So. Finger knitting : )   Your brain cannot find the path to quiet reflection, to self regulation,  without having been there first, on its own terms.   We ask kids to be quiet and listen. We tell kids to reflect now, please.  Have you ever seen a group of people knitting? Quilting?  Conversation, reflection, a lull in conversation that is golden.   Or someone working at a loom, a puzzle, weaving, or kneading bread.  What we lightly refer to as hobbies, or schedule into a busy day as Me Time, or dismiss in another Culture as backward,  are an essential chunk of what helps children to cope with a Culture that might be stripping us of that. 
Technology allows us to visit other Cultures, to explore and reflect and compare. It allows us to share our Culture through stories and images and voices. It even creates some of that Culture. 
As long as we value and explore the rhythmic, repetitive chant that is a Culture at its quietist. At its most reflective.  At its most powerful. 

Thursday, 11 August 2011

The undone classroom

Lots of buzz out there about the undone classroom. Bare walls.  Clean slate.  Children will fill the walls with authentic learning.  Tossing the desk.  I agree, to a degree. I certainly have not had a desk since my first class set a beaver tail and feet on it over 20 years ago.  Had a piano for a while and loved it.   Played the weeds in, set stuff on it.  
Still no desk, but a Kinder room is different.   Ask any #kinderchat teacher. The environment is the third teacher.  Contemplating the set-up, ebb and flow, potential for play, discovery, learning consumes me like no day-planner ever has.  I gut my room over and over through-out the year. Re-imagine it.  Fellow teachers are often confused and unsure as to why I would do that. On purpose. 
My classroom is 
          a mirror, 
a portal, 
a reflection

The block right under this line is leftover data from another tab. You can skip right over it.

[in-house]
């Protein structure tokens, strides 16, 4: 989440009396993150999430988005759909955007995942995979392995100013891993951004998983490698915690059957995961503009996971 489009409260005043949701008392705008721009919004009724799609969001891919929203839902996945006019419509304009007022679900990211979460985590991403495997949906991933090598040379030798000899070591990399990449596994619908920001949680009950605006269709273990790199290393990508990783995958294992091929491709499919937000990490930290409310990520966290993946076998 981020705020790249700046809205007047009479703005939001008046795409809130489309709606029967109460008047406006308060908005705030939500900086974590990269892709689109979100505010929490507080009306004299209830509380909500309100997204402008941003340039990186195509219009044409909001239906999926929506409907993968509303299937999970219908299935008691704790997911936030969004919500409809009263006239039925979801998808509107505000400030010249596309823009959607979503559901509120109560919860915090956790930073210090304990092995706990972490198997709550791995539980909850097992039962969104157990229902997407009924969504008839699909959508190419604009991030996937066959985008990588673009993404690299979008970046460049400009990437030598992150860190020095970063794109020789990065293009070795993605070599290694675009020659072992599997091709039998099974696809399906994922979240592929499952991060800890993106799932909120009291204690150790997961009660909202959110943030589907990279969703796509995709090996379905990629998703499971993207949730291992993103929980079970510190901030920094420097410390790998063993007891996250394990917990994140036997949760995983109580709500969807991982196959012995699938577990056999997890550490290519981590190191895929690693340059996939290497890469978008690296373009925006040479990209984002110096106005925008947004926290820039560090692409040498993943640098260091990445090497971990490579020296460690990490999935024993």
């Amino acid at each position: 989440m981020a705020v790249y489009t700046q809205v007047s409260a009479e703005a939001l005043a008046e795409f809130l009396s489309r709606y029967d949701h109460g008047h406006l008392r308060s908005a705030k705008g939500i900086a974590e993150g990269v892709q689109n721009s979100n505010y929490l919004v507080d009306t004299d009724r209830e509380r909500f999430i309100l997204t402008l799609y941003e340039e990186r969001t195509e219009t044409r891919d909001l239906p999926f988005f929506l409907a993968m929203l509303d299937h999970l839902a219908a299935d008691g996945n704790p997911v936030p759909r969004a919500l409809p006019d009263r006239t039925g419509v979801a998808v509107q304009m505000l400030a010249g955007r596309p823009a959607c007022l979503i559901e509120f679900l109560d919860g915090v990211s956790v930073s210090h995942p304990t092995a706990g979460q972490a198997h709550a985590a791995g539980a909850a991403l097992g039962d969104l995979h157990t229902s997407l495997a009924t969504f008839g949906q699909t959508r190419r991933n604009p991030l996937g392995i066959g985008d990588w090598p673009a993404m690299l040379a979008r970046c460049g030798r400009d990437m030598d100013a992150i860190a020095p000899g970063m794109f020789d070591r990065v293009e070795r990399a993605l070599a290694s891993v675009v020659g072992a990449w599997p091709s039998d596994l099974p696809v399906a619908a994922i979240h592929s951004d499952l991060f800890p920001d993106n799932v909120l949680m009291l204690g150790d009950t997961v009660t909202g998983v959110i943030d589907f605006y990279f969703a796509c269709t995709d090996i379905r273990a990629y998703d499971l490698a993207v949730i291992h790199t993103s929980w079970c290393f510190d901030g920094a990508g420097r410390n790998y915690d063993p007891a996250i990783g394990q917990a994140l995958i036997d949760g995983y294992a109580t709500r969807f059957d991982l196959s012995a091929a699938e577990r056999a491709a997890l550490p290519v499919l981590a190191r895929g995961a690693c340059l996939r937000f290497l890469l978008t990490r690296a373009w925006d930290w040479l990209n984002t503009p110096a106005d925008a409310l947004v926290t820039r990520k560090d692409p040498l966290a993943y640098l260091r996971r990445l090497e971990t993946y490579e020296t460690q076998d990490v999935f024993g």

a diving board. 
It is haven and harbour.  
It provides calm and chaos. 
It hides treasures and hollers “Look at me!” 
So.  My day-planner remains empty.  That is for my weeds to fill, once I get to know them. 
But my room? A new weed yelped at me in the grocery store the other day. “HEY!!! You get to be in my classroom!!!”  I have to agree.  I get to be.  It had better be ready for her. While her classroom does not boast fancy bulletin boards and borders,  it will be ready.  Waiting, expecting, and as curious about her as she is about it.  Because when a weed walks through my door, it is not me who first holds her attention. It is the room.  Her room. His room. Our room. 

Thursday, 4 August 2011

Blog Challenge 5

Tell us about your greatest classroom disaster. The biggest mess, the lamest lesson, the most snooze-worthy circle time. Hopefully, even if you couldn't laugh about it at the time, you can laugh about it now.
Ok,  back to fun font for this one.  I know I asked for some levity,  but this one is a little tough!  I certainly have had my share of lame, ill conceived lessons whose sheer boredom factor could have me up for child abuse,  but all kind of hazy in detail.  As I have mentioned,  I do tend to misremember things, always for the better.